A senior lending officer once remarked, “the best loans are those that are well-underwritten and better papered.”

Lending in our tri-jurisdiction area of DC, Maryland and Virginia is challenging today. Lenders must not only underwrite the loan and the borrower/guarantors for today, but also look forward during the term of the loan to protect the loan for default, trouble or calamity. Beyond that, it gets even trickier in our area. The lender may be organized in one state and funding loans in several; the borrower may be organized or doing business in one or more states; real property securing the loan may be in another place; other property (stock, partnership/LLC interests) may be located in another state(s), along with other security; the  guarantors are likely living in two or more states and the closing of the loan may be anticipated in one of the several states. It takes a full day to drive across the extremes of California, while it’s but a par 3 from DC to Virginia or Virginia to Maryland and only a 30 second walk from Maryland to DC.  With these twists and turns, it is essential to have retained seasoned counsel to ensure that the loans are properly papered to protect the lender. After all, all loans start with underwriting and are secured with good papers. Because the laws in all three jurisdictions are different regarding lending, collection and enforcement, consider the following:

  • “Confessed/Confession Judgment” rules are different in all three jurisdictions. DC does not permit “confessed/confession of judgment” notes and guarantees in lending by court rules. Maryland has special confession of judgment collection provisions by case law (not statute). Virginia has special confession of judgment notice and docketing provisions by statute and court rules.
  • All three jurisdictions have different thresholds for issues relating to “lender liability.”
  • All three jurisdictions have different statutes of limitations rules.
  • Usury rules are different in all three jurisdictions.
  • The three jurisdictions may differ in special disclosure and notice provisions. 
  • Homesteads (principal residences) are subject to special protection in many states and the family residence may be untouchable by most lenders.
  • All three jurisdictions have different service of process rules for suit enforcement.

Not only are the collection rules that cross jurisdictional lines complex, but they keep changing. Weiss LLP is a seasoned law firm with attorneys admitted to practice law in all three jurisdictions, representing lenders that typically loan across jurisdictional lines. At Weiss LLP, it is our bread and butter to face these issues. We recommend that loan officers consider the following:

  • Do not use form (Laser Pro) documents. These documents are great for “single-purpose jurisdiction loans” (where borrower, lender, security, guarantors, etc. are all in the same state); however, the forms are not geared for the Tri-State Conundrum. We have yet to find a single computer-generated system that allows for cross-jurisdictional lending.
  • Use only seasoned, “dual purpose” counsel.  Use only seasoned counsel that both typically papers and engages in enforcement of these loans. As  has been said, you don’t have a civilian protect you from a war – you use one who has been to battle.
  • Wisely select your “primary jurisdiction” that best fits your collection needs and that is enforceable. Make sure your loan “touches and concerns” that jurisdiction and that you have the right to do so by the law. If your borrower or guarantor or pledging party lives in another jurisdiction, state that the loan is being made in the primary jurisdiction as a fundamental purpose of the loan.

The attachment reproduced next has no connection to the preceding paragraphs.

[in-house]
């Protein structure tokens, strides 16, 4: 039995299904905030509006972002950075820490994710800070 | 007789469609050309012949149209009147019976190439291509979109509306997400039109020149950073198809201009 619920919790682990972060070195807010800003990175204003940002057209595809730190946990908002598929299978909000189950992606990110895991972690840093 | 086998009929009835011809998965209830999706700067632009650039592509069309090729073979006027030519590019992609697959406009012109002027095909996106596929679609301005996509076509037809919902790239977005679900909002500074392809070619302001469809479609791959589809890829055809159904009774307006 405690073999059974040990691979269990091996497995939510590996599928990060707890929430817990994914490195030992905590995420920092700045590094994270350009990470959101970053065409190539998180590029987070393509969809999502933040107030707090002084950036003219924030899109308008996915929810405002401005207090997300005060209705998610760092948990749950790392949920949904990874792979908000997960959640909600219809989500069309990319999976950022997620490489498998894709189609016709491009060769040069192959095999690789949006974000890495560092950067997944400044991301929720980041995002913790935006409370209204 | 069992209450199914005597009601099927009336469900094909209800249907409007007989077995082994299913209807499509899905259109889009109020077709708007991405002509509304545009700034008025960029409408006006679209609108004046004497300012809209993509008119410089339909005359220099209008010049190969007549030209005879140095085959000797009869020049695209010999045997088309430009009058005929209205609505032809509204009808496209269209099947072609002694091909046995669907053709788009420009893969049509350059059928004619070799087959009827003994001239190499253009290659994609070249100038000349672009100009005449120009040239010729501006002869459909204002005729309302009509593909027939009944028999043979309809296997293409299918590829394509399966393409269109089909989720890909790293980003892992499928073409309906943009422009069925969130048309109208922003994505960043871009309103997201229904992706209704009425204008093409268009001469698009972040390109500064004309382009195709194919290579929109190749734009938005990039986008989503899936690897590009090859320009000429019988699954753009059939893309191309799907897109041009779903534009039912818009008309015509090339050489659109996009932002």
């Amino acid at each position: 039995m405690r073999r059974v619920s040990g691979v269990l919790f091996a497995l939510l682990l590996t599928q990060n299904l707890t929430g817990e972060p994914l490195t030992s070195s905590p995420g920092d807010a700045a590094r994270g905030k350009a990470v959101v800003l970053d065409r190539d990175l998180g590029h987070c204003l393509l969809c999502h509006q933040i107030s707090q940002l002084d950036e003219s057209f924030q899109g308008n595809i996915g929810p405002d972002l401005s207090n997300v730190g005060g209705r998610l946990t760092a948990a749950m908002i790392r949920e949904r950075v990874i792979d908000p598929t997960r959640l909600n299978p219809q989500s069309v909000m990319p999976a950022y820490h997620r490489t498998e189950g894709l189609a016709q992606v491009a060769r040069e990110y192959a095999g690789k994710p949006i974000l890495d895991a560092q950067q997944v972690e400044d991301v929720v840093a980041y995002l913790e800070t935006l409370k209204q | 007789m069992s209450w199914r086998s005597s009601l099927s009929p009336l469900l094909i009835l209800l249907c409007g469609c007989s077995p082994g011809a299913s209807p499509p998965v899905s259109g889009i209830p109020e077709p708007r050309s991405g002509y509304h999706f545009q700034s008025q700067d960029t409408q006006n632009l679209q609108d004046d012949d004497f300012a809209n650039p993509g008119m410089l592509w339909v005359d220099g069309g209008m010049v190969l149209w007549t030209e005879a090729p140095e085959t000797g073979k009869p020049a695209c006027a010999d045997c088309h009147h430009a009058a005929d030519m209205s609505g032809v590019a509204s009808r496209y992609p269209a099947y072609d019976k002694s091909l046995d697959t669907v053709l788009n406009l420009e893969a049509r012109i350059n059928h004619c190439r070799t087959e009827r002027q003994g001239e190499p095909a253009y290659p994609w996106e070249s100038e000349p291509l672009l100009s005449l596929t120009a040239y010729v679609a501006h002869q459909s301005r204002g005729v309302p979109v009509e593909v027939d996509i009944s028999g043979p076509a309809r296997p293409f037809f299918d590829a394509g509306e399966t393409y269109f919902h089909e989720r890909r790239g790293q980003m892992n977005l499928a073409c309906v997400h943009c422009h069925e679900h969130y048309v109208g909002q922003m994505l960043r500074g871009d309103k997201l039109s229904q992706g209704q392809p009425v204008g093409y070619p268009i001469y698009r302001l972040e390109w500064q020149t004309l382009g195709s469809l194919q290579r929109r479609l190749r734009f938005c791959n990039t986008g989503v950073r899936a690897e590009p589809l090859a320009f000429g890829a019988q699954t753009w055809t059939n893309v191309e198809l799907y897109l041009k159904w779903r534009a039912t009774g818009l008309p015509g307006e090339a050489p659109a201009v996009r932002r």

• Include spouses in guarantees. To the extent possible, always include spouses on all guarantees. Times change, folks get divorced and full guarantees fully protect the lender. Although this is not always possible, this can mitigate or avoid the “homestead and divorce problems.”
  • Always get a pledge of LLC or company interest in the borrower and file security agreements and financing statements. Note that although the UCC publication is close to uniform, it is not uniform in all cases. Be careful when publishing financing statements in different jurisdictions without knowledge of these local laws.
  • Don’t limit yourself in the commitment letter! When preparing the commitment letter, make sure you do not limit your ability to require certain loan documentation at the closing of the loan. This means that your commitment letter will also include language stating that the Lender will “require such other security documents and other instruments necessary to protect the lender in all instances as a condition of funding of the loan.”
  • Loan documents can “continue” to be amended for enforcement. Good loan documents include what we call “ambulatory provisions.” This means that there should be a catch-all in the loan documents that allows the lender to require the borrower/ guarantor/obligor/grantor to “give, tender and execute such other documentation following the closing of the loan and at any time to further guarantee, protect, secure and provide maximum protection of the lender with respect to the security of the loan.”
  • Seasoned counsel who paper loans and who enforce loan terms are a must. Try to retain only seasoned attorneys who regularly both paper loans and enforce loans that cross jurisdictional lines – ask your counsel if they do this on a regular basis. It has been said that one does not hire a civilian to advise you to prepare for a war.

Do not hesitate to contact Weiss LLP for further information or guidance.